EIP Study Demands Stronger Regulation of Livestock Pollution and Health Advisories for Waterways Contaminated with Bacteria
Washington, D.C. – A new report finds that Virginia’s efforts to restore the health of the scenic Shenandoah River are failing because of toothless and absent cleanup plans, a lack of regulations on the livestock industry, and inadequate monitoring.
The report by the Environmental Integrity Project (EIP), “Water Quality in the Shenandoah Valley: Virginia’s Cleanup Plans Fail to Solve Bacteria Problem,” urges Virginia to take strong steps to protect people swimming in waterways contaminated with fecal bacteria, including by issuing health advisories and posting warning signs and by cracking down on manure runoff from livestock operations.
The study found that almost 70 percent of the river and stream miles in the Shenandoah Valley that have been assessed by the state (1,014 of 1,461 miles) had so much fecal bacteria in them that they were considered to be “impaired” for recreational uses in 2020 (using terms used in the federal Clean Water Act for waterways so polluted they require cleanup plan.)
However, those numbers could soon fall – not because the waters are any cleaner, but because Virginia recently revised its water quality standards to tolerate higher concentrations of fecal bacteria, according to EIP’s report.
Almost of half of the impaired waters in the Shenandoah Valley lack either the cleanup plans or implementation plans required by federal and state law. And many of the plans that have been in place for years have failed because they lack any enforcement or funding mechanisms and because monitoring has been inadequate.
“The Shenandoah is such a beautiful and historic place – and such a treasured spot for fishing, tubing, and recreation — Virginia really needs to get more serious about protecting it,” said Eric Schaeffer, Executive Director of the Environmental Integrity Project and former Director of Civil Enforcement at EPA.. “Most of all, Virginia needs to regulate the growing livestock industry to stop the chronic overapplication of fertilizer to farm fields, and mandate livestock fencing along streams.”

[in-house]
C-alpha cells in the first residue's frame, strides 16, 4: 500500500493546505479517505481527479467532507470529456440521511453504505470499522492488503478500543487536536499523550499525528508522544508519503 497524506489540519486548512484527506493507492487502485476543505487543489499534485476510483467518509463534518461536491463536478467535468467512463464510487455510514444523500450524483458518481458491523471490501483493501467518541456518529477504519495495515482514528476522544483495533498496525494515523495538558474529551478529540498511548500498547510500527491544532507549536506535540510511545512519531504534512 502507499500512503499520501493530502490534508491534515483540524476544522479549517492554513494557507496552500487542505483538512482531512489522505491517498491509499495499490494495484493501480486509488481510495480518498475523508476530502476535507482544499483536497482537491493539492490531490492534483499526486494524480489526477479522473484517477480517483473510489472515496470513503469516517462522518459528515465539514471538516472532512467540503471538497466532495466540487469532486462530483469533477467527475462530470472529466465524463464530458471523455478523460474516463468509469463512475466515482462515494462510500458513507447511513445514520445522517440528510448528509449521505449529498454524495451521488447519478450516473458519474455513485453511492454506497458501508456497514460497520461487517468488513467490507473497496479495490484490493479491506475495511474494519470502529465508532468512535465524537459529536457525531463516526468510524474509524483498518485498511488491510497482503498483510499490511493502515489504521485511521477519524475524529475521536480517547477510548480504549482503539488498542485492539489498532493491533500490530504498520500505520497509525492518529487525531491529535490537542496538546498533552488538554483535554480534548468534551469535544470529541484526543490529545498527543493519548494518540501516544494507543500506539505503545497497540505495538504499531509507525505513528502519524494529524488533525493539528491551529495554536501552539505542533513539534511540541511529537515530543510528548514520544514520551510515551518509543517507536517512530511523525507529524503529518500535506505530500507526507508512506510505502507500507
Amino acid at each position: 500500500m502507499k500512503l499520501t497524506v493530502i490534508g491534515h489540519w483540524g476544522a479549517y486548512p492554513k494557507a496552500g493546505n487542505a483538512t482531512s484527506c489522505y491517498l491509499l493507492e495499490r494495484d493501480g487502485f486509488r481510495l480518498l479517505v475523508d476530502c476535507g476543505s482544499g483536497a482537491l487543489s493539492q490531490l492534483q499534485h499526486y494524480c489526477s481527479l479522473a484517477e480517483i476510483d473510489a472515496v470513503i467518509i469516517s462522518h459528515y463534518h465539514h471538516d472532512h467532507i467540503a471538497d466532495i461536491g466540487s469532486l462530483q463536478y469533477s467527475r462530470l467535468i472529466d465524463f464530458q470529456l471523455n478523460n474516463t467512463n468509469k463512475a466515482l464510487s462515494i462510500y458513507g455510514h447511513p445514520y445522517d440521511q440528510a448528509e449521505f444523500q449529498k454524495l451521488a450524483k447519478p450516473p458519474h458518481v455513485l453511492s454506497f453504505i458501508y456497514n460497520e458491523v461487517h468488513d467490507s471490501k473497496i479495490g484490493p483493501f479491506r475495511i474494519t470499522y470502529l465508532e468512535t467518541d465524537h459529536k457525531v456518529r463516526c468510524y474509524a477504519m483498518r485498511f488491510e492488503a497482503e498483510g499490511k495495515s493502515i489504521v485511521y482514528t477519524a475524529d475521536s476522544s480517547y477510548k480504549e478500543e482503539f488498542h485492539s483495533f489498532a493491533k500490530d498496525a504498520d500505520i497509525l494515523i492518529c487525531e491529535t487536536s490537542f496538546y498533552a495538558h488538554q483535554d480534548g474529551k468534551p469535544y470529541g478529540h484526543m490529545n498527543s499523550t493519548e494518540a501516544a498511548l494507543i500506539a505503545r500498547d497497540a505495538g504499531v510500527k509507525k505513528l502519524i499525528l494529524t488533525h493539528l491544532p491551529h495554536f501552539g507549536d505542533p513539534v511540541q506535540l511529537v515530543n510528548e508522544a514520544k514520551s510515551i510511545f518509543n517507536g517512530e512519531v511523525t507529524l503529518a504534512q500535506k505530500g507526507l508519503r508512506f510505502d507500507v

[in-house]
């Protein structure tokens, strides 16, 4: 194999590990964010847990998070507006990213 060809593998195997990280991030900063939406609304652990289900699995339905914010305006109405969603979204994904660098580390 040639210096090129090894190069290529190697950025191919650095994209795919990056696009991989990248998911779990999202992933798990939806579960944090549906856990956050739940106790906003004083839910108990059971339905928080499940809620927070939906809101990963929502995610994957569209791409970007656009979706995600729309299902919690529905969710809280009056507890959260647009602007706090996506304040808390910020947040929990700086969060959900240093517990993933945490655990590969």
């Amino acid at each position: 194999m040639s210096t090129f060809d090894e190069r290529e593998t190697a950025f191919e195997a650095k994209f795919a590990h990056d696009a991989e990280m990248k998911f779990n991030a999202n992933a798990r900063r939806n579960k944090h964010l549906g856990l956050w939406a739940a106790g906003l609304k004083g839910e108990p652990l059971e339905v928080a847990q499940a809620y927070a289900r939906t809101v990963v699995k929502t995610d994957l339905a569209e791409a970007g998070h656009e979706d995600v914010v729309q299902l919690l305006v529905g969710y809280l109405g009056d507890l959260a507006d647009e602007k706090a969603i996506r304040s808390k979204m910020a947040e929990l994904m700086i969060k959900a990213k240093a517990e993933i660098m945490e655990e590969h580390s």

Until Virginia’s waters are cleaned up, Schaeffer said, the Commonwealth should raise “no swimming” advisory signs in parts of the Shenandoah that are often used for swimming and tubing but that have unsafe levels of fecal bacteria.
Mark Frondorf, Shenandoah Riverkeeper, said: “Virginia has failed to implement plans already on the books that would actually result in improved water quality in the Shenandoah Valley. The Virginia Department of Environmental Quality has also assessed a very low percentage of waters, leaving residents guessing whether it is safe to swim and recreate in the rivers and streams.”
The Environmental Integrity Project (EIP) report is based on an examination of state records and water quality monitoring data, and includes the following findings:
- Under federal and state clean water laws, “impaired” waterways (to use the term in the Clean Water Act for waters that are so polluted they can’t be safely used for swimming, drinking, fishing, or other purposes) are supposed to have cleanup plans and implementation plans. But 47 percent of the waterways impaired by bacteria in the Shenandoah Valley lack either cleanup or implementation plans.
- The cleanup plans (also called Total Maximum Daily Loads or TMDLs) that do exist lack enforcement and funding mechanisms. For example, EIP examined 11 watershed cleanup implementation plans in the Shenandoah Valley, and found that the state was not following it’s the water quality monitoring requirements in 10 of them.
- The cleanup deadlines for four of the implementation plans in the Valley have passed, but the waterways in three of these four remain impaired by fecal bacteria.